# So You Say You Want Alpha: Cathy Woods has Some

Cathy Woods is a fascinating character. Her ARKK funds were the darlings of the pandemic, focused on innovation, and were on fire. Not surprisingly, investors poured money into the funds, just in time for them to collapse.

The fact that investors piled in and out isn’t Woods fault. She bought a portfolio of stocks that she believed in and stuck to her style through the boom and the bust.

Last week, I was looking at one of my favorite websites that is chock full of tools for quantitatively analyzing mutual funds and ETFs. I looked at Woods’ flagship fund, the ARKK Innovation fund (ARKK), and saw that it has annualized alpha of 9.5 percent with a t-statistic of 2.09!

I know that some of you readers just fainted in amazement, like I did when I first saw it, but the other 99.9 percent of you are wondering: what the heck is Dave talking about?

Alpha is one of the most widely misunderstood data points in all of investing. I hear industry professionals misuse the term all the time and it took me a while to understand it. I haven’t written about it because I think it may be too technical and boring.

But then the Cathy Woods data was just so amazing that I had to cover it, and there’s an important lesson in her results about alpha.

So, let me start with a simple statement: alpha is a return that isn’t explained by beta; and since it’s not explained by beta, it’s often attributed to skill. Helpful, right? just kidding, I know that didn’t help anything since nobody really knows what beta is either.

Beta is a measure or risk that looks at two things: the relative volatility of two investments and the correlation between them.

Let’s calculate the simple beta for ARKK for the last five years using monthly data. The volatility of her fund is 12.0 percent, and the volatility of the S&P 500 is 5.4 percent). So, the relative volatility is 2.22, (12.0 / 5.4).

Then, we take the relative volatility of 2.22 and multiply it by the correlation. In this case, the correlation was 0.74, so we take 2.22 * 0.74 and get 1.63, which is the beta.

What does the beta tell us? Well, over the past five years, if the stock market rose by 1.0 percent, ARKK rose by 1.63 percent. And, if the market fell by -1.0 percent, ARKK fell by -1.63 percent.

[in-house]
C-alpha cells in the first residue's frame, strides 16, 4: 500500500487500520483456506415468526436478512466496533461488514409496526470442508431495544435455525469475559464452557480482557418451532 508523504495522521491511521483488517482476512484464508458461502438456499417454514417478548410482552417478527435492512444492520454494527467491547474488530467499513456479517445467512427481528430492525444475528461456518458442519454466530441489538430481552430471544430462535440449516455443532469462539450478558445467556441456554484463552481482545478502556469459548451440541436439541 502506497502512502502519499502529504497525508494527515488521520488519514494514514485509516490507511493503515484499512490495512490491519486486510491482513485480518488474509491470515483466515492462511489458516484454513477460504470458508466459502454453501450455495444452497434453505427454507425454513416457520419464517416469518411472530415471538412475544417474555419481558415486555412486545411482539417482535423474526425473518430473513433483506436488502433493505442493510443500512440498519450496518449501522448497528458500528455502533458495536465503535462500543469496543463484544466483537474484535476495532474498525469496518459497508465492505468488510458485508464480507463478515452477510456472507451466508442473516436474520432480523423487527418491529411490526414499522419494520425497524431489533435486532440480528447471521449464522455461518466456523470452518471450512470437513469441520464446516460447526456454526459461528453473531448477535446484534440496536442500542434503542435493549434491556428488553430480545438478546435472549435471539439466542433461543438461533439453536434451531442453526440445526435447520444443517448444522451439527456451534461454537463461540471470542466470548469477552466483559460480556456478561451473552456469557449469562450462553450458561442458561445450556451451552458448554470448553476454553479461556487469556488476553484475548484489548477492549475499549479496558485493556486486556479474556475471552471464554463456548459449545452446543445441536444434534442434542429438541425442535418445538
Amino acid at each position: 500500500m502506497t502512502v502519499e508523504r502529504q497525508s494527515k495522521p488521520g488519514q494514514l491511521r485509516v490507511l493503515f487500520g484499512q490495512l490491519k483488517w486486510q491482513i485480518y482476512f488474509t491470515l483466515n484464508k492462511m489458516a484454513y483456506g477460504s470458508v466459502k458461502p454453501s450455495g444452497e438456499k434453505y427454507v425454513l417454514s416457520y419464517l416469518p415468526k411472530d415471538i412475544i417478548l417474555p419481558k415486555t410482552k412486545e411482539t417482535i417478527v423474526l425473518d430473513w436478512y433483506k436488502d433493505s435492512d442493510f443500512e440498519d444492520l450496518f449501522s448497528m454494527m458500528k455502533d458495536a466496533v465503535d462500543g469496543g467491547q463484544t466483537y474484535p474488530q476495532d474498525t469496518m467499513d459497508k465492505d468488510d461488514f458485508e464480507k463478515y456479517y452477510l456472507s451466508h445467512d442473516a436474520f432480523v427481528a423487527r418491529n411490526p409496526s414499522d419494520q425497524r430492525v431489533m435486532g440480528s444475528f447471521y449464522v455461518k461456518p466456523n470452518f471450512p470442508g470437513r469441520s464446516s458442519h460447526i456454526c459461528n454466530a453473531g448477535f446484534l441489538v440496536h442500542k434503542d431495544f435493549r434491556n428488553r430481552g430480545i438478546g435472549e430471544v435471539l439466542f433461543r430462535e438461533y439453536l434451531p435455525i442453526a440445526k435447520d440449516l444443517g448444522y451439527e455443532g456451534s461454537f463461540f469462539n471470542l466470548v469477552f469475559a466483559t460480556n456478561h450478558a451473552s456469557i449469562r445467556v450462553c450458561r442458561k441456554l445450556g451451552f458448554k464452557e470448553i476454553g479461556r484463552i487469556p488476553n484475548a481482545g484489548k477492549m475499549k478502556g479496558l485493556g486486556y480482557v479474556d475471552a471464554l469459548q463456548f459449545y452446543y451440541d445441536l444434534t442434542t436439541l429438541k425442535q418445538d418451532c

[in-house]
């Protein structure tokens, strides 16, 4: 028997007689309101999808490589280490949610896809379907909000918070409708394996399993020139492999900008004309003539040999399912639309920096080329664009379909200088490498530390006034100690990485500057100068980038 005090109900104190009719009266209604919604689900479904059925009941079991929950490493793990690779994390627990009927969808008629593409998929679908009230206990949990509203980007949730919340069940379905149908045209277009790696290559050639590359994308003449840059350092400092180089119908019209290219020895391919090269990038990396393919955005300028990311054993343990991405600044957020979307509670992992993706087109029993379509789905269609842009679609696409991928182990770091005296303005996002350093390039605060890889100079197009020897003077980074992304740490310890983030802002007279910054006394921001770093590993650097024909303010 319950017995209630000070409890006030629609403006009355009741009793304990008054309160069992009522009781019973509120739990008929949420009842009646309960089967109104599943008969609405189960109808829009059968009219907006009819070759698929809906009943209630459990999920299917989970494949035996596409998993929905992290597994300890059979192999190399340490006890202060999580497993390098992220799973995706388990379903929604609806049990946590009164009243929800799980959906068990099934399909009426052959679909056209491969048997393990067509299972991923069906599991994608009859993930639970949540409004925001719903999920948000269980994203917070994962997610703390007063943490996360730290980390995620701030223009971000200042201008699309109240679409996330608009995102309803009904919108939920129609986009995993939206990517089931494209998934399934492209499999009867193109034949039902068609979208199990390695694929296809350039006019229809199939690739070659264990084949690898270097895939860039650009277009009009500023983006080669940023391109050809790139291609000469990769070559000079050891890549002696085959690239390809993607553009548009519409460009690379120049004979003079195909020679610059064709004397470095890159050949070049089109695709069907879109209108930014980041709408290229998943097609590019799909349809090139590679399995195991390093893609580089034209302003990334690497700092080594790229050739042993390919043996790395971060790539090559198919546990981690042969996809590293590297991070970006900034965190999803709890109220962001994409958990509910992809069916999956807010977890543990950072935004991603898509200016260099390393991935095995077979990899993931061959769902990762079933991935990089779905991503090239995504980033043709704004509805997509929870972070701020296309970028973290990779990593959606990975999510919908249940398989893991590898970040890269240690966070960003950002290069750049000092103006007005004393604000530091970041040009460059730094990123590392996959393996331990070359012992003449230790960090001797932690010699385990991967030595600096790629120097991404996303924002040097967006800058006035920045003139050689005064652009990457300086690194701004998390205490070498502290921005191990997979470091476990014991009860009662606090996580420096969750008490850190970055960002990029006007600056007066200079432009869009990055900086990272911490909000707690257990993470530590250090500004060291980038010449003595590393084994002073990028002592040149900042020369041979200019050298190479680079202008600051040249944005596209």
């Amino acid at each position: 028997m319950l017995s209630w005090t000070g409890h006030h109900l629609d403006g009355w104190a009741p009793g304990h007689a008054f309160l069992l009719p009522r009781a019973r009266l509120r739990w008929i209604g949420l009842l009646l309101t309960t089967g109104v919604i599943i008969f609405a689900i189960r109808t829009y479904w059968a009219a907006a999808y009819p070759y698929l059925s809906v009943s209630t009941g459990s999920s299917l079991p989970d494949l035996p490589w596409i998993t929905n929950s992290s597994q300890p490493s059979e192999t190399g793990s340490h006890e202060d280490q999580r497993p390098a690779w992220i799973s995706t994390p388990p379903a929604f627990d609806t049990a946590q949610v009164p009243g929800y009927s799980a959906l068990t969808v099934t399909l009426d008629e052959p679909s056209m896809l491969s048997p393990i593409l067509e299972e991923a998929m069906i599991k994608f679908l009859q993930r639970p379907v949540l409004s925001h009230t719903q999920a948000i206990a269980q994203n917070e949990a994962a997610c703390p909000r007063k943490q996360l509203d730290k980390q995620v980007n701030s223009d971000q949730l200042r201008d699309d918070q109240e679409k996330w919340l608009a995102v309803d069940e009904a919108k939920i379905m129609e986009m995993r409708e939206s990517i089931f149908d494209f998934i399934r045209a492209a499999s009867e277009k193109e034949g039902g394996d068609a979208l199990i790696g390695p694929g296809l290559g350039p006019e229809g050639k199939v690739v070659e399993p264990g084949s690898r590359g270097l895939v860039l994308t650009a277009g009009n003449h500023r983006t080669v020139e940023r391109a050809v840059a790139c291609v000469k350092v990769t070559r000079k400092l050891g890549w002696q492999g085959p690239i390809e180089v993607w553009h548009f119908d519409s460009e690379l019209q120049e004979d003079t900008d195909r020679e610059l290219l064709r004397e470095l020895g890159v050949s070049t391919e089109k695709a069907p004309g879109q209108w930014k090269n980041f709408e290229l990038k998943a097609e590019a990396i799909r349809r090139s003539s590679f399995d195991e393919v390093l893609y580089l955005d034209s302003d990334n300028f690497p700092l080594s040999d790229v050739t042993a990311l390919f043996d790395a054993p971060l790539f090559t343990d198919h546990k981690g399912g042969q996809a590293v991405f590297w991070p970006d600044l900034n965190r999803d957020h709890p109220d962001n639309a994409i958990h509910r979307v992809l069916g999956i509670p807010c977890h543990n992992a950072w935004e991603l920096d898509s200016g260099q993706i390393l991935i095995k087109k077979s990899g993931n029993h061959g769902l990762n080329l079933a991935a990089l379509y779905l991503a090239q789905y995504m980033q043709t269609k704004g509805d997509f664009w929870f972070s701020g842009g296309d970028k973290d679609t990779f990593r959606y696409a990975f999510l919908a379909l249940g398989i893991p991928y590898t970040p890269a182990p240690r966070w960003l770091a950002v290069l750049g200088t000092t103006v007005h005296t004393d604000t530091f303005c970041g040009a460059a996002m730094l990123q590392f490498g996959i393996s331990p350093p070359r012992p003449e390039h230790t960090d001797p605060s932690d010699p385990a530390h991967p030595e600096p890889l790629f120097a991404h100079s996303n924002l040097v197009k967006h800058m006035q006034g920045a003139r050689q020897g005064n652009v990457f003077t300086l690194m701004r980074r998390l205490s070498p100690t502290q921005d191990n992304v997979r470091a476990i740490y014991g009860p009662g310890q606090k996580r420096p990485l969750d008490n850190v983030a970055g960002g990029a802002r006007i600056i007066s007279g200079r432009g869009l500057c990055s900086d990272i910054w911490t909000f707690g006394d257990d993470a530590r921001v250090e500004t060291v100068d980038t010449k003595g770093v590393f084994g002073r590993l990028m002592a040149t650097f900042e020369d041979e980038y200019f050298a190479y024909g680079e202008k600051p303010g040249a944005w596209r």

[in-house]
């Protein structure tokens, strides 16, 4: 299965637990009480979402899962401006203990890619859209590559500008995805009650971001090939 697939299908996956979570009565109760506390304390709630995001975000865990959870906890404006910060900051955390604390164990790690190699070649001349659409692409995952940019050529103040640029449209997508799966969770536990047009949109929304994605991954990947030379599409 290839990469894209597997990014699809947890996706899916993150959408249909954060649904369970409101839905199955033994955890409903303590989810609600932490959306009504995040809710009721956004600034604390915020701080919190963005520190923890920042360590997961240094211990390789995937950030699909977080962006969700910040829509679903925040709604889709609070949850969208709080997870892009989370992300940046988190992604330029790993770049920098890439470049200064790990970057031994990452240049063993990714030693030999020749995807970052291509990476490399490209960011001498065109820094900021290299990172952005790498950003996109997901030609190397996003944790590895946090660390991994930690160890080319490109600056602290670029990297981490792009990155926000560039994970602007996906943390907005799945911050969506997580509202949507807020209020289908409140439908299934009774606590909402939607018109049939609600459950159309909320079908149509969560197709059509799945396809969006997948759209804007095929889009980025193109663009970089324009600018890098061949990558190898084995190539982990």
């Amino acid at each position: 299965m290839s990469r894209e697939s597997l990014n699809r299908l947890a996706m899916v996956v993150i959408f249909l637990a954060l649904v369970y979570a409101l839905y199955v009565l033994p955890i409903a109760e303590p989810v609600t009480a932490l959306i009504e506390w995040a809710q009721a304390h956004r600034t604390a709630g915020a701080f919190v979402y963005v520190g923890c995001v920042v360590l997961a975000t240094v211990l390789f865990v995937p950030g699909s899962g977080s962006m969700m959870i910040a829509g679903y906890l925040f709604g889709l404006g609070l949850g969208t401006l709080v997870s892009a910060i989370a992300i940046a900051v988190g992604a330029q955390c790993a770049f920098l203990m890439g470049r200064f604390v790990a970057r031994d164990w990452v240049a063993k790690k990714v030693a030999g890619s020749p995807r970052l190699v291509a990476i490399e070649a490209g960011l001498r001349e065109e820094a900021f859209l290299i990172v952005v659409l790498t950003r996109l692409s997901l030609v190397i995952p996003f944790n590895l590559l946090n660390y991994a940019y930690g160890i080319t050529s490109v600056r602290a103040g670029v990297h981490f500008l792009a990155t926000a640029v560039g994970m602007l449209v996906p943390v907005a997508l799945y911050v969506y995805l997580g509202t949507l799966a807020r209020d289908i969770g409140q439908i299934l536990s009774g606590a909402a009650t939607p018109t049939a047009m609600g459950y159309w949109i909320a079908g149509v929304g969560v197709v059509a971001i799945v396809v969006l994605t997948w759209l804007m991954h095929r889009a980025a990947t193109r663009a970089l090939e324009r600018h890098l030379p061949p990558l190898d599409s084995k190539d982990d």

And, as always, that’s on average and over time. Beta is a rough proxy for risk and told you that ARKK was about 60 percent more volatile than the market.

Now, here’s where the alpha comes in. Some of the performance of ARKK over the last five years isn’t just a function of what the market did, or the beta. The unexplained portion is called the alpha, which in this case (for this fund, for this period, for this model) is -1.0 percent per year.

But that doesn’t jibe with what I said above about 9.5 percent alpha per year. And that’s what makes alpha confusing: it depends on the model that you use to calculate it. In my simple example, I only considered one factor, the market.

In reality, we use multiple factors in models like this, and the factors should sound familiar: size, value, momentum, and quality. Those four factors, plus the market, create a five-factor model that allow us to better understand the source of returns.

For most funds, those factors do an awesome job of explaining the returns. If I use this five-factor model to evaluate the Vanguard Total US Market ETF (VTI), the model explains 99 percent of the returns and there is no alpha.

But (and this is the part that will make you fall off your chair) when you look at ARKK, the model explains 81 percent of the returns and has a statistically significant alpha of 9.5 percent per year.

Let’s look at a picture to see if that helps get the point across. The following chart stacks the cumulative returns of each factor for the ARKK fund and for the Vanguard Market ETF.

The left stack represents the different sources of return for the Vanguard Total Market fund, and you can see that the market factor pretty much explains everything.

The dotted line is the return that investors received and while you can see a hint of a few other colors, or factors, they don’t add up to much. And that’s just what Vanguard is offering: market exposure, very inexpensively. Perfect!

The right-hand stack shows the different factor returns for the ARKK fund, and you can see that several were positive, but a bunch were negative. The one that prompted me to write this article is the big orange alpha on top. These are cumulative numbers, and the alpha adds up to 106.8 percent. That’s amazing.

But here’s where it gets interesting. As noted above, there are several negative numbers. In this period, we know that the quality factor did very well, but Woods bought such low-quality stocks that it cost her -87 percent cumulatively. She had a lot of negative momentum too, but that only cost her -10.0 percent.

When you add up the factor results, you get 118.5 percent for ARKK and 131.9 percent for VTI. So, all of her alpha was eaten up by bad bets that went against her.

And that’s the particular lesson of the ARKK experience: just having alpha isn’t enough. We saw from the beta that the fund is risky, but we also saw that it’s betting against things that we want like positive exposure to quality stocks and positive momentum.

The alpha is amazing, but the end result isn’t, which is why you have to know what you mean when you say you want a lot of alpha.